Day of Care: Flanders invests 23 million to attract care workers

Today, some 200 care institutions in Flanders and Brussels opened their doors during Day of Care. This year, the day is dedicated to "Working in Care and Welfare," as the sector desperately needs to attract new workers. Minister of Welfare and Public Health Hilde Crevits announced to be earmarking 23 million euros for lateral entrants and Secretary of State for Asylum and Migration Nicole de Moor wants to guide asylum seekers to a job in the care sector.

Flanders is facing a staff shortage in the sector. At the beginning of this year, seven thousand vacancies were open in the industry. To attract additional personnel, an agreement was reached last year with the social partners to recruit more than 3,300 people through lateral recruitment. These people don't need the right qualifications but can immediately start working while being trained at the same time.

Lateral entrants

Minister of Welfare and Public Health Hilde Crevits (CD&V) is earmarking 23 million euros from April 1 for these lateral entrants. For each of those 3,300 people, the minister provides 7,000 euros per pathway so the employer can provide appropriate guidance on the shop floor. A total of 23 million euros is provided.

"When someone new starts work who still needs to be trained, a lot of work comes on top of the people already working there. We want to avoid giving them a heavier task on top of the high workload. That's why we provide a budget to let others do that guidance and coaching," said Minister Crevits.

Earlier this year, the 'Career' campaign was also launched to get people excited about a job in healthcare. "Meanwhile, almost 500 people have already filled out a form to help them on their way to training or a job. This shows that creating a positive image and easily guiding people to training works," says the minister. This positive perception remains important to Crevits. "Healthcare is a tough sector in which employees give their best. We want to keep emphasizing those positive aspects to get people excited about a job in care."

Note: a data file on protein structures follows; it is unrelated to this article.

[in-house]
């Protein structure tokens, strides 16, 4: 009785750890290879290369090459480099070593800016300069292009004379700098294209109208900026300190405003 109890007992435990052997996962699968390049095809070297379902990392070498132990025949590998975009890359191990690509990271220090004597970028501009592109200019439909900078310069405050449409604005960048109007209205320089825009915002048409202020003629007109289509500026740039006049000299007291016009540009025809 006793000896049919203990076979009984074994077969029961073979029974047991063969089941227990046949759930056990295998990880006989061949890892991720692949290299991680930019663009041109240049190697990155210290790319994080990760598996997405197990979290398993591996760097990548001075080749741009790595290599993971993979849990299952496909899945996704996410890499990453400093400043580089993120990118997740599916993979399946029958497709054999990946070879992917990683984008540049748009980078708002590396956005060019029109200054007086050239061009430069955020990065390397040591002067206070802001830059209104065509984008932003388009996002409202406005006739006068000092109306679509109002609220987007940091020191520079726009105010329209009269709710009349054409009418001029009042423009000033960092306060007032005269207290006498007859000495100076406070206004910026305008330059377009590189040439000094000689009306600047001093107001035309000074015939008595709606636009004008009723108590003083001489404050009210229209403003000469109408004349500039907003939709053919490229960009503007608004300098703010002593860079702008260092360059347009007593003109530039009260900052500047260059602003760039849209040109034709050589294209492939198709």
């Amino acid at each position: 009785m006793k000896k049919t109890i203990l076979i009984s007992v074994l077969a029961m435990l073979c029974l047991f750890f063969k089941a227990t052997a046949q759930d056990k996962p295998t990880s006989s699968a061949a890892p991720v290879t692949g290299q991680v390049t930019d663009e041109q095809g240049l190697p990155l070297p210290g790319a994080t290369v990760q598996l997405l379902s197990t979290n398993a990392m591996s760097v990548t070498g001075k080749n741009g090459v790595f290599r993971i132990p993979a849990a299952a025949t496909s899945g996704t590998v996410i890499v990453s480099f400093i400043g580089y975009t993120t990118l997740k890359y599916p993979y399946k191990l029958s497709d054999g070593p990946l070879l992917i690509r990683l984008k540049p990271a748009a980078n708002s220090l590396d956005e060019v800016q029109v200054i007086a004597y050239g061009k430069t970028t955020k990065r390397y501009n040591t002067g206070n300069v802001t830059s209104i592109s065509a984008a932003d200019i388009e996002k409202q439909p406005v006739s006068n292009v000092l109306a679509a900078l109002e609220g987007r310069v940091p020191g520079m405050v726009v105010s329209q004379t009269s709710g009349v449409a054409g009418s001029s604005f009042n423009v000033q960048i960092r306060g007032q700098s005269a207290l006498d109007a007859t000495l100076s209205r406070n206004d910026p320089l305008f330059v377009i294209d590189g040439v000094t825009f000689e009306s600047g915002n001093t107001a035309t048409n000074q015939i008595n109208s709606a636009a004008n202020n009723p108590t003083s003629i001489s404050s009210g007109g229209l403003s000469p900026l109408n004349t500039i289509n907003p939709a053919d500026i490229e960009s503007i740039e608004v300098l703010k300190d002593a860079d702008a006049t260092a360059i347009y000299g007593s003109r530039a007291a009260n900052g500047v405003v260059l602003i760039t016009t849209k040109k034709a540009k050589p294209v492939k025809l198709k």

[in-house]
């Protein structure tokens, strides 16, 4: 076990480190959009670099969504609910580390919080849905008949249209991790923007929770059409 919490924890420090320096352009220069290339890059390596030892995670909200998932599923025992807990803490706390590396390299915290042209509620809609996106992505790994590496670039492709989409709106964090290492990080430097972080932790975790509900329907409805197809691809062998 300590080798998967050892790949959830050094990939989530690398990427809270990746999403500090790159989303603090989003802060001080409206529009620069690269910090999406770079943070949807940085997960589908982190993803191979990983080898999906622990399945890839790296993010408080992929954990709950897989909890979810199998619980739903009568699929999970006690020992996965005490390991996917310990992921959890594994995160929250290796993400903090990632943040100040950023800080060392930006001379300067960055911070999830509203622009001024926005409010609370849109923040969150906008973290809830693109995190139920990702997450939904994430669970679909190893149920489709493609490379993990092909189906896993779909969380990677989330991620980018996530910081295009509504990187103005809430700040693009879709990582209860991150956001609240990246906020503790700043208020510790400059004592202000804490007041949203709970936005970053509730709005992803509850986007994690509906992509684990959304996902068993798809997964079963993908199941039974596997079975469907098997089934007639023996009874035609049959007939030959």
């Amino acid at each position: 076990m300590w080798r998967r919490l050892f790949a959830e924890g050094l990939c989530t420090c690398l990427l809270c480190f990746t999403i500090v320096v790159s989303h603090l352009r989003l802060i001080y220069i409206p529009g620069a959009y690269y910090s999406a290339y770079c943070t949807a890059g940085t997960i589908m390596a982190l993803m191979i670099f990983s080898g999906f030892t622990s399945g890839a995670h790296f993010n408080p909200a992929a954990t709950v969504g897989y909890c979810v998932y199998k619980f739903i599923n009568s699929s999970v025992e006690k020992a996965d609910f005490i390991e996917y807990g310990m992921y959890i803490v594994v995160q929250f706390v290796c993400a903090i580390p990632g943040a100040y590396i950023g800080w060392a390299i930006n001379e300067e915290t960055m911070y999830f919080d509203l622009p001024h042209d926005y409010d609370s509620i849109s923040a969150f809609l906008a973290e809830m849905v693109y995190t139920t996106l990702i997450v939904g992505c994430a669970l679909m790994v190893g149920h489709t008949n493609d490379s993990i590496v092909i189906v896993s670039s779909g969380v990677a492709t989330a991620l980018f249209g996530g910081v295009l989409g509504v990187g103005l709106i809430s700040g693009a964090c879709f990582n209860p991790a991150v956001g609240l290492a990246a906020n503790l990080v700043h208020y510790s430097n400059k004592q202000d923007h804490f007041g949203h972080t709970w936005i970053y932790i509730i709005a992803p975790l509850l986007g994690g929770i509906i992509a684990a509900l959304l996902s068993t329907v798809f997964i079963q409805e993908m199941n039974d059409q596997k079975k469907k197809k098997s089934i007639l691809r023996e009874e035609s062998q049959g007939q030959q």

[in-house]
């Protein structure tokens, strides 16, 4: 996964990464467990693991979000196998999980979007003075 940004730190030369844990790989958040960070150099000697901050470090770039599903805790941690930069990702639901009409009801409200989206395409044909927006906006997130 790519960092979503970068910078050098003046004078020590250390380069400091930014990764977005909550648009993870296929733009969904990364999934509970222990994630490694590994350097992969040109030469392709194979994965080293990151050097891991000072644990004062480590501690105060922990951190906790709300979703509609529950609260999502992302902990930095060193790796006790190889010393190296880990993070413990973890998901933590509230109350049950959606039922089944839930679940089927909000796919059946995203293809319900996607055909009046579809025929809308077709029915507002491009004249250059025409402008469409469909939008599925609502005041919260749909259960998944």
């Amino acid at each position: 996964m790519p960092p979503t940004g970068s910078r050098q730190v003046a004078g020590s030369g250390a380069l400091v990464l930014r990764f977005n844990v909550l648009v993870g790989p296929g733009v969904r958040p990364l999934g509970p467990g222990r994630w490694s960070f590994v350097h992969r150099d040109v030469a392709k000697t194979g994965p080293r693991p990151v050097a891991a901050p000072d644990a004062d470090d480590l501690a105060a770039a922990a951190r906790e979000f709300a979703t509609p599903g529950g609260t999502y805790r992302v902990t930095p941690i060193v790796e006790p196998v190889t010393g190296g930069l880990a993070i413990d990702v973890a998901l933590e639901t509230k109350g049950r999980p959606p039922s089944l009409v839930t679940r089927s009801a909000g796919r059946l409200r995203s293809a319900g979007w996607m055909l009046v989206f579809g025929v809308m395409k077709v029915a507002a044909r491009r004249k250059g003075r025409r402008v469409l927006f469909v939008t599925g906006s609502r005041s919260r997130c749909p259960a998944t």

Asylum seekers

Secretary of State for Asylum and Migration Nicole de Moor (CD&V) and home care organization Familiehulp are looking at how more asylum seekers can be guided to a job in the care sector.

"Last year, about 10,000 asylum seekers were working in our country during their asylum procedure," de Moor said. "Many worked in different sectors such as logistics, hospitality, or construction. But now we also want to train more asylum seekers for a job in the healthcare sector."


"There are permanently open vacancies," says Ann Demeulemeester, director of Familiehulp. "That's why we invest in training for recognized refugees and offer language coaching to asylum seekers. It's a long-term job, but it works." Language, transportation, and a small network are problems Family Aid wants to address.

State Secretary de Moor is pleased that Family Aid is guiding asylum seekers toward the labor market. "It is a win for the companies and the refugees. They gain experience and an income, and a job gives them a meaningful day's work," de Moor adds.

Familiehulp has eight training centers across Flanders and Brussels. Four will open their doors on Sunday during Day of Care 2023. Familiehulp trains approximately 200 people every year to become care experts in all training centers.

Some 200 care institutions in Flanders and Brussels will open their doors on Sunday during Day of Care: from hospitals to residential care centers and nurseries to facilities for people with disabilities.


#FlandersNewsService | Public Health and Social Affairs minister Frank Vandenbroucke meets healthcare personnel during a visit to the intensive care unit of UZ Gent Hospital. On 31 March 2021. © BELGA PHOTO NICOLAS MAETERLINCK

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